Coaches in all sports are now utilising training methods used in other sporting activities to improve the techniques & skills within their own coaching programmes.  


When I first started goalkeeper coaching my main philosophy was to think ‘out of the box’ and bring in innovative ideas to the methods and sessions I would coach.


I had been with professional goalkeepers who turned coaches and yes they were good but their coaching methods or session sets rarely changed from week to week.


Progressing though my UEFA licences taught me the principles and coaching techniques as laid out in the ‘book’ – but where was the innovation, where could I bring in new ideas that would improve not just my coaching but give those I coached better skills and increased performance. I wanted to add something different and not just be recognised as someone who had obtained their qualifications. I wanted my goalkeepers to embrace new methods and to enjoy and see the difference it made to them.


So where were my ideas to come from? It was not going to be just adapting the coaching I had been taught and do it differently; there is more to it than that! My first action was to look at other sports and see if methods they used could be incorporated into goalkeeping. This was done not just by watching but actually going for their basic coaching licences to better understand their techniques and methods. Most of those sports were related to some form of ball play such as Rugby, Tennis & Basketball. Other sports (can you believe canoeing was one) were to give me the education and knowledge of areas such as strength building, nutrition and personal development.


From all these other sports I was able to see what key coaching methods were used and look for how that could then become part of my programme in goalkeeper coaching. For me two achievements, firstly the obvious knowledge I gained and secondly the fun I had doing them. That education continued into more academic studies in sports management & football studies.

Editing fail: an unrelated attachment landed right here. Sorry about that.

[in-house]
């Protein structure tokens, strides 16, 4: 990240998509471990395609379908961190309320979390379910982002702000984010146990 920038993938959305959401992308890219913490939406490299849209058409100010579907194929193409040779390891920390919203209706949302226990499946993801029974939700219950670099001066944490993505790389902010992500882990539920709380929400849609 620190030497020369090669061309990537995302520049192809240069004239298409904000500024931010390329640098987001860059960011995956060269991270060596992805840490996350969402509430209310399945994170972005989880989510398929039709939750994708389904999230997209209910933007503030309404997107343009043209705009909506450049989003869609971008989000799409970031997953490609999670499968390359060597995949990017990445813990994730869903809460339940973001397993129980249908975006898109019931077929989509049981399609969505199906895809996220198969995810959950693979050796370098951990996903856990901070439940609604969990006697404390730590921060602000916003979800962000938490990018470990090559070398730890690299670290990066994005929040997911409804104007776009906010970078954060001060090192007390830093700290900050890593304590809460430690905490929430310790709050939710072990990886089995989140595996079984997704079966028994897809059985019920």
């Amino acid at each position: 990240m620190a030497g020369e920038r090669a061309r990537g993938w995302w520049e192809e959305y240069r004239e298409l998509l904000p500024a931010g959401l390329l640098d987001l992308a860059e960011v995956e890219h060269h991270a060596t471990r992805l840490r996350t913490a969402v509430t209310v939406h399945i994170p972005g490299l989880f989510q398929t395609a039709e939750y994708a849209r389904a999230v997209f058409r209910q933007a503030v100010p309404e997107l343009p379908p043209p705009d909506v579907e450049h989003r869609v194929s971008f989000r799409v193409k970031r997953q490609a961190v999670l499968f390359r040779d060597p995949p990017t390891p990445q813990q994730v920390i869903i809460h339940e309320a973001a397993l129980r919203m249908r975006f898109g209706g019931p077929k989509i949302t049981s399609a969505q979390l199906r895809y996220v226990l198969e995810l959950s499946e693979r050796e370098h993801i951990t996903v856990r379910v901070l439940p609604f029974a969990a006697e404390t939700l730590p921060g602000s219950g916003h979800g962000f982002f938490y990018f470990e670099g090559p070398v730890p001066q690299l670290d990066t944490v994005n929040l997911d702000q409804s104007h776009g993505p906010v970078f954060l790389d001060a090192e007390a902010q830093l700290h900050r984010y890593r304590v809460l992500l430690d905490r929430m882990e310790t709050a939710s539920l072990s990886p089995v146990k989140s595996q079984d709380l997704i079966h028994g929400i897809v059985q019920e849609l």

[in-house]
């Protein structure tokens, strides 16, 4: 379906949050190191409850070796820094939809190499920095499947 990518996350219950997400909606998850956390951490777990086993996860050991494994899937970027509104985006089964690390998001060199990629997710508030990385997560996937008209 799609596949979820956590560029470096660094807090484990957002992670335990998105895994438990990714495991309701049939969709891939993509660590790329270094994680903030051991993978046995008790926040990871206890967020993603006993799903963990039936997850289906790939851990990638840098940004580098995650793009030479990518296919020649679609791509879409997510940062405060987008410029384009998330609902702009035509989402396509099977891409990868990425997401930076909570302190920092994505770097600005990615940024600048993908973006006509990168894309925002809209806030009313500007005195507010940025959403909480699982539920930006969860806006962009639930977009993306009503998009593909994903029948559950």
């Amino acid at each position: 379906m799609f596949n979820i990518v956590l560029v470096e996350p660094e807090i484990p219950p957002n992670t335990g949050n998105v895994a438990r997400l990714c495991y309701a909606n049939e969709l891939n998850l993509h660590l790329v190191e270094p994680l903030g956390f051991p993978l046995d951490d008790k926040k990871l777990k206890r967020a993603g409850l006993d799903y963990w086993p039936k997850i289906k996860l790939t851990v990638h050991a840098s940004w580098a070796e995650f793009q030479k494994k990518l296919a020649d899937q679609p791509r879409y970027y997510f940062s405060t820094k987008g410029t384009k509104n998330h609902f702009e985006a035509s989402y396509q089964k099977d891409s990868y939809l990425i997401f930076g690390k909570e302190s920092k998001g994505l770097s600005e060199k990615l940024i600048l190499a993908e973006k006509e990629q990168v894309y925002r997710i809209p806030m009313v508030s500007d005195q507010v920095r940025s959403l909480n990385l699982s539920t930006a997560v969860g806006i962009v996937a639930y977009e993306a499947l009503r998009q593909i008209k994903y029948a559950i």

It would not be possible for me in this article to tell all the different ideas or techniques I have build into my coaching schedule from learning other sports but one I will offer; not just for coaches but goalkeepers can practise this too!


I used the heading ‘WHY JUST A FOOTBALL’; well that’s what we play; that is the ball we use!


Within my coaching equipment I have hundreds of different types of balls of various sizes. These balls have different shapes, some hard some soft, various types of material etc. When used they create an entirely different response or action by the goalkeeper due to the way they move or have to be caught. They are not as predictable as a normal football. The effect of their use for the goalkeeper might be an increase of speed or decision making, movement of feet and increased agility, soft hands or more consistent catching. Whichever ball is used it has a purpose within the coaching session the key is what you see that you can do with it that is different and will improve a goalkeepers skill.